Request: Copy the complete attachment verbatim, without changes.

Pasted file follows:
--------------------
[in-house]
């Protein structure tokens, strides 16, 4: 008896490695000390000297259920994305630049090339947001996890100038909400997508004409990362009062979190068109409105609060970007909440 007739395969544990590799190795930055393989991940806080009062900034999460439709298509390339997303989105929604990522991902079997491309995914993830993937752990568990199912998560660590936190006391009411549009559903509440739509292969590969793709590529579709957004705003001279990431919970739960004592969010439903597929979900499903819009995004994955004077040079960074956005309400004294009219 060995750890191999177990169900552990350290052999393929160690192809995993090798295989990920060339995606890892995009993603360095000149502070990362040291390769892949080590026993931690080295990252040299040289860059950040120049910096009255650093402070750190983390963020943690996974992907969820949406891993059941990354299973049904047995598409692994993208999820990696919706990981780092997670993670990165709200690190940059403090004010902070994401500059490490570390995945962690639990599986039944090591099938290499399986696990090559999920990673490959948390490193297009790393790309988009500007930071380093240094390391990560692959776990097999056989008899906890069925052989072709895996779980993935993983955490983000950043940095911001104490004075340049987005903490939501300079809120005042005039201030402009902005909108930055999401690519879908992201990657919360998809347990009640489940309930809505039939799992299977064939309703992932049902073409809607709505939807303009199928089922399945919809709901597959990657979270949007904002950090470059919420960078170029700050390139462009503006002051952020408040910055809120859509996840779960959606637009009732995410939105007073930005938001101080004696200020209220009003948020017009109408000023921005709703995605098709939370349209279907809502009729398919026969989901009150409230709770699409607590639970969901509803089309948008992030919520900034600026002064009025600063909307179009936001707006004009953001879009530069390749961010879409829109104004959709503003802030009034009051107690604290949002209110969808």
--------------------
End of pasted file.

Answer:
[in-house]
């Protein structure tokens, strides 16, 4: 008896490695000390000297259920994305630049090339947001996890100038909400997508004409990362009062979190068109409105609060970007909440 007739395969544990590799190795930055393989991940806080009062900034999460439709298509390339997303989105929604990522991902079997491309995914993830993937752990568990199912998560660590936190006391009411549009559903509440739509292969590969793709590529579709957004705003001279990431919970739960004592969010439903597929979900499903819009995004994955004077040079960074956005309400004294009219 060995750890191999177990169900552990350290052999393929160690192809995993090798295989990920060339995606890892995009993603360095000149502070990362040291390769892949080590026993931690080295990252040299040289860059950040120049910096009255650093402070750190983390963020943690996974992907969820949406891993059941990354299973049904047995598409692994993208999820990696919706990981780092997670993670990165709200690190940059403090004010902070994401500059490490570390995945962690639990599986039944090591099938290499399986696990090559999920990673490959948390490193297009790393790309988009500007930071380093240094390391990560692959776990097999056989008899906890069925052989072709895996779980993935993983955490983000950043940095911001104490004075340049987005903490939501300079809120005042005039201030402009902005909108930055999401690519879908992201990657919360998809347990009640489940309930809505039939799992299977064939309703992932049902073409809607709505939807303009199928089922399945919809709901597959990657979270949007904002950090470059919420960078170029700050390139462009503006002051952020408040910055809120859509996840779960959606637009009732995410939105007073930005938001101080004696200020209220009003948020017009109408000023921005709703995605098709939370349209279907809502009729398919026969989901009150409230709770699409607590639970969901509803089309948008992030919520900034600026002064009025600063909307179009936001707006004009953001879009530069390749961010879409829109104004959709503003802030009034009051107690604290949002209110969808």